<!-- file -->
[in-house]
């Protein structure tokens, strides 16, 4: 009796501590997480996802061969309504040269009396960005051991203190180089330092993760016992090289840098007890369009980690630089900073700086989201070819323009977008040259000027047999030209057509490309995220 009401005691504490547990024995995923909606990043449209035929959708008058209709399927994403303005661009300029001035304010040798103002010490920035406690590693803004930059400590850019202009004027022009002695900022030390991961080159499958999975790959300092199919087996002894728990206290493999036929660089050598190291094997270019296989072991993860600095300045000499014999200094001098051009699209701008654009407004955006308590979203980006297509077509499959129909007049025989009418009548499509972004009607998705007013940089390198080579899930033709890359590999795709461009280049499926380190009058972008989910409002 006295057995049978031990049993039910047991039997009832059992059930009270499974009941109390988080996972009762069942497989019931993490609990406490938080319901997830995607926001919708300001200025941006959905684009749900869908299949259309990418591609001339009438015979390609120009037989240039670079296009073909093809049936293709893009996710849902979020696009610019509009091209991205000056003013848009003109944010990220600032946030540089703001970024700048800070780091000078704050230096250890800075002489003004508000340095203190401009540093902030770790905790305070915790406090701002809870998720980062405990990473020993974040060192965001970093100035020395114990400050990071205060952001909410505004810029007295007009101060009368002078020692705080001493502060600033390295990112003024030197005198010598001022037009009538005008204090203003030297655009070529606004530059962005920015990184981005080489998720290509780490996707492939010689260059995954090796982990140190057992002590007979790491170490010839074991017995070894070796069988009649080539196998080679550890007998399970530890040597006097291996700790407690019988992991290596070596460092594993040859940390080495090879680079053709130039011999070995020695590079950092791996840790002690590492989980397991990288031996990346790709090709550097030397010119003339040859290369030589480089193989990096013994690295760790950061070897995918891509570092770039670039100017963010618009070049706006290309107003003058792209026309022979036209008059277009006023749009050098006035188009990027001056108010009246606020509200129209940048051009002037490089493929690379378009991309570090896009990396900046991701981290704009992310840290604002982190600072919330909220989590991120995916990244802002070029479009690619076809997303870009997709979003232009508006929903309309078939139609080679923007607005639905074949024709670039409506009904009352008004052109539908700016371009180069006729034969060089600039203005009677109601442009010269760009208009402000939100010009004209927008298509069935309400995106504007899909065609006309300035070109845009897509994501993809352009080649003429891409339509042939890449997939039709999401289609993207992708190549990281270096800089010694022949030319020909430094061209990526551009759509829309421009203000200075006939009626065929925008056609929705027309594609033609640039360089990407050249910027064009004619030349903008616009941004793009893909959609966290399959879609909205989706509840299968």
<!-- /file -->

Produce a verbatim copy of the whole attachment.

[in-house]
């Protein structure tokens, strides 16, 4: 009796501590997480996802061969309504040269009396960005051991203190180089330092993760016992090289840098007890369009980690630089900073700086989201070819323009977008040259000027047999030209057509490309995220 009401005691504490547990024995995923909606990043449209035929959708008058209709399927994403303005661009300029001035304010040798103002010490920035406690590693803004930059400590850019202009004027022009002695900022030390991961080159499958999975790959300092199919087996002894728990206290493999036929660089050598190291094997270019296989072991993860600095300045000499014999200094001098051009699209701008654009407004955006308590979203980006297509077509499959129909007049025989009418009548499509972004009607998705007013940089390198080579899930033709890359590999795709461009280049499926380190009058972008989910409002 006295057995049978031990049993039910047991039997009832059992059930009270499974009941109390988080996972009762069942497989019931993490609990406490938080319901997830995607926001919708300001200025941006959905684009749900869908299949259309990418591609001339009438015979390609120009037989240039670079296009073909093809049936293709893009996710849902979020696009610019509009091209991205000056003013848009003109944010990220600032946030540089703001970024700048800070780091000078704050230096250890800075002489003004508000340095203190401009540093902030770790905790305070915790406090701002809870998720980062405990990473020993974040060192965001970093100035020395114990400050990071205060952001909410505004810029007295007009101060009368002078020692705080001493502060600033390295990112003024030197005198010598001022037009009538005008204090203003030297655009070529606004530059962005920015990184981005080489998720290509780490996707492939010689260059995954090796982990140190057992002590007979790491170490010839074991017995070894070796069988009649080539196998080679550890007998399970530890040597006097291996700790407690019988992991290596070596460092594993040859940390080495090879680079053709130039011999070995020695590079950092791996840790002690590492989980397991990288031996990346790709090709550097030397010119003339040859290369030589480089193989990096013994690295760790950061070897995918891509570092770039670039100017963010618009070049706006290309107003003058792209026309022979036209008059277009006023749009050098006035188009990027001056108010009246606020509200129209940048051009002037490089493929690379378009991309570090896009990396900046991701981290704009992310840290604002982190600072919330909220989590991120995916990244802002070029479009690619076809997303870009997709979003232009508006929903309309078939139609080679923007607005639905074949024709670039409506009904009352008004052109539908700016371009180069006729034969060089600039203005009677109601442009010269760009208009402000939100010009004209927008298509069935309400995106504007899909065609006309300035070109845009897509994501993809352009080649003429891409339509042939890449997939039709999401289609993207992708190549990281270096800089010694022949030319020909430094061209990526551009759509829309421009203000200075006939009626065929925008056609929705027309594609033609640039360089990407050249910027064009004619030349903008616009941004793009893909959609966290399959879609909205989706509840299968």